When To Get Medical Advice
It’s normal to experience upsetting and confusing thoughts after a traumatic event, but most people improve naturally over a few weeks.
You should see a GP if you or your child are still having problems about 4 weeks after the traumatic experience, or if the symptoms are particularly troublesome.
If necessary, your GP can refer you to mental health specialists for further assessment and treatment.
What Can I Do If I Am Not Happy With My Treatment
If you are not happy with your treatment you can:
- talk to your doctor about your treatment options,
- ask for a second opinion,
- ask a relative, friend or advocate to help you speak your doctor,
- contact Patient Advice and Liaison Service , or
- make a complaint.
There is more information about these options below.
You should first speak to your doctor about your treatment. Explain why you are not happy with it. You could ask what other treatments you could try.
Tell your doctor if there is a type of treatment that you would like to try. Doctors should listen to your preference. If you are not given this treatment, ask your doctor to explain why it is not suitable for you.
A second opinion means that you would like a different doctor to give their opinion about what treatment you should have. You can also ask for a second opinion if you disagree with your diagnosis.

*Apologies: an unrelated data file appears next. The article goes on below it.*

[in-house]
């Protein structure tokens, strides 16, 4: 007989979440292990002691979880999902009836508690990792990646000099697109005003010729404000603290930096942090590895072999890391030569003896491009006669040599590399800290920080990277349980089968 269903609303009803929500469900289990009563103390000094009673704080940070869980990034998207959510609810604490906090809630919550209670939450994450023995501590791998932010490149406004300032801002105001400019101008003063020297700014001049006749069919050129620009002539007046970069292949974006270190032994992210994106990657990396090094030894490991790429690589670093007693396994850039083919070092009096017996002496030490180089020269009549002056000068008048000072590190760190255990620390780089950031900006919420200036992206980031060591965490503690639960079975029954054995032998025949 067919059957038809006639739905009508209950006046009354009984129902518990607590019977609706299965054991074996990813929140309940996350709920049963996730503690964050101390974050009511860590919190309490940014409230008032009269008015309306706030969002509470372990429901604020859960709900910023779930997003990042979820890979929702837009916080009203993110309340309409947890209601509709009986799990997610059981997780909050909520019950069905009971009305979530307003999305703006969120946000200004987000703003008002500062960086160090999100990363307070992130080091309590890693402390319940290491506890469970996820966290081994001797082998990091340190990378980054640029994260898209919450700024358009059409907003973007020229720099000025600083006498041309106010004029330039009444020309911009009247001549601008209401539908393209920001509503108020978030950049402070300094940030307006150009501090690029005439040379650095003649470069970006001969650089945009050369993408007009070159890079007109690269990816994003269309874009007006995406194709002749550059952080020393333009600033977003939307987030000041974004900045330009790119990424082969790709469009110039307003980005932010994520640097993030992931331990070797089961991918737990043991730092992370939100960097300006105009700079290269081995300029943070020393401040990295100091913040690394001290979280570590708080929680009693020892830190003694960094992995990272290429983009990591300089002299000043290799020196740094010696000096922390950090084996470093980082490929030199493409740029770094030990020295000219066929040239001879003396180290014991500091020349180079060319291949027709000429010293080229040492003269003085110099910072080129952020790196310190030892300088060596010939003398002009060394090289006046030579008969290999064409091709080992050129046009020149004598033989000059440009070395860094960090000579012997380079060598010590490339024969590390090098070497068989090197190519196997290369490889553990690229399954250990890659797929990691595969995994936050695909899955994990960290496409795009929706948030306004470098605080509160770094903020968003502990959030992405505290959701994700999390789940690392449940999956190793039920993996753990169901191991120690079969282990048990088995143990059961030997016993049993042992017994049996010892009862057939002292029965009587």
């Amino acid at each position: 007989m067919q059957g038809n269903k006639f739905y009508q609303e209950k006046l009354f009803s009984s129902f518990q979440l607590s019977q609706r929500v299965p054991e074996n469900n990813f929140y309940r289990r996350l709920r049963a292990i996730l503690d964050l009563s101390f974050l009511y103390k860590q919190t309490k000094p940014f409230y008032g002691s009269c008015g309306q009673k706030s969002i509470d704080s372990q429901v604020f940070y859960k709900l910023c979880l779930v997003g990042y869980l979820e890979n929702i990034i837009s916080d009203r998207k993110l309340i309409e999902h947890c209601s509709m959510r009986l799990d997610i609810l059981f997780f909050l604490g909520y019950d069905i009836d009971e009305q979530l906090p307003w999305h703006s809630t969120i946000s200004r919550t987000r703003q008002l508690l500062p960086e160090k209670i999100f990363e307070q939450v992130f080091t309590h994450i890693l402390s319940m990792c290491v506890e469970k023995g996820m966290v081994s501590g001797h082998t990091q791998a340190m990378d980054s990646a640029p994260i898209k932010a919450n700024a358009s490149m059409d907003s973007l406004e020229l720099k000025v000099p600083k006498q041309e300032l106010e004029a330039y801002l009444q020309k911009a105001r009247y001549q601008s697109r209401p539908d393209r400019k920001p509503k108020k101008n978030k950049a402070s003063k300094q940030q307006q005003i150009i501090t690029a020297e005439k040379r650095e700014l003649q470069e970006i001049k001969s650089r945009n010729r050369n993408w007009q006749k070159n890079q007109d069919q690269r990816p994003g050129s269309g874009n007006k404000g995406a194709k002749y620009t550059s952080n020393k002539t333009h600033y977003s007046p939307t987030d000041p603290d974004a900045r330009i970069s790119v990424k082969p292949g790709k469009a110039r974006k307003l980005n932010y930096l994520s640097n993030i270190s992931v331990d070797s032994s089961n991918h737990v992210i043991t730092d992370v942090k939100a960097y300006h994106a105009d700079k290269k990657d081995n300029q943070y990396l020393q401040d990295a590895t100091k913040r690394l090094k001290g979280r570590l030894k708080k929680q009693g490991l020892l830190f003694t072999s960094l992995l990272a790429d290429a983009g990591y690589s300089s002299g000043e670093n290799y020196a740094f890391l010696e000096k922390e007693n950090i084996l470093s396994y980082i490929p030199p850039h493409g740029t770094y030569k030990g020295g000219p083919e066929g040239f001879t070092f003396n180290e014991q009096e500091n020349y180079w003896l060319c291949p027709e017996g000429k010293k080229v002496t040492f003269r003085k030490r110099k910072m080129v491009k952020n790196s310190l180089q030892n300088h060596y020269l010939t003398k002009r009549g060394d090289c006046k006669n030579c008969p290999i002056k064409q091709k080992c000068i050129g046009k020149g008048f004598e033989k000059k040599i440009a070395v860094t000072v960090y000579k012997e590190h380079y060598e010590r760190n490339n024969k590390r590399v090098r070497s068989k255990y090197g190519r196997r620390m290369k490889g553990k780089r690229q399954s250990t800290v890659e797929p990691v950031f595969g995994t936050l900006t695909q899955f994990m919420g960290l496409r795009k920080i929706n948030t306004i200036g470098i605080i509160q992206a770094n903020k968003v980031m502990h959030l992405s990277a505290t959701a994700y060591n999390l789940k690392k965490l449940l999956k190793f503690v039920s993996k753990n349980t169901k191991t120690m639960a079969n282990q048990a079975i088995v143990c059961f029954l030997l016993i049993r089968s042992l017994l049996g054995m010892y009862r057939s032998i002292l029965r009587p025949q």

You dont have a legal right to a second opinion. But your doctor should listen to your reason for wanting a second opinion.
An advocate is independent from the mental health service. They are free to use. They can be useful if you find it difficult to get your views heard.
There are different types of advocates available. Community advocates can support you to get a health professional to listen to your concerns. And help you to get the treatment that you would like.
You can find out more about:
Where To Get Help
- Your doctor
- Mental health specialist, such as a psychiatrist, psychologist or social worker, with experience in treatment of PTSD
- Community health centre
- Phoenix Australia – Centre for Posttraumatic Mental Health Tel. 9035 5599
- Australian Guidelines for the Treatment of Acute Stress Disorder and Posttraumatic Stress Disorder, 2013, Australian Centre for Posttraumatic Mental Health. More information here.
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Tips For Coping With Ptsd
When PTSD is controlling a persons life and they are unable to function healthily, the best step they can take is seeking professional help. A trained professional will help the person get the treatment they need to overcome the anxiety of their specific situation. Treatment for PTSD will typically involve therapy and, in some cases, medication to cope with anxiety.
In addition to getting professional treatment, there are several additional steps a person can take on their own to help cope with the symptoms of PTSD. Some tips for coping with PTSD include:
- Make time for self-care: Self-care can be eating healthy, getting enough sleep or making time to do activities that you enjoy.
- Practice mindfulness: Mindfulness is when a person focuses on the present, including how they are feeling, how they are breathing and what is in their surroundings. Yoga and meditation are good ways to practice mindfulness.
- Engage in physical activity: Physical activity can reduce the severity of symptoms associated with PTSD.
- Develop a support group: Having friends and family that are understanding of your disorder and will check on you, even when you are avoiding them, will help you through your recovery.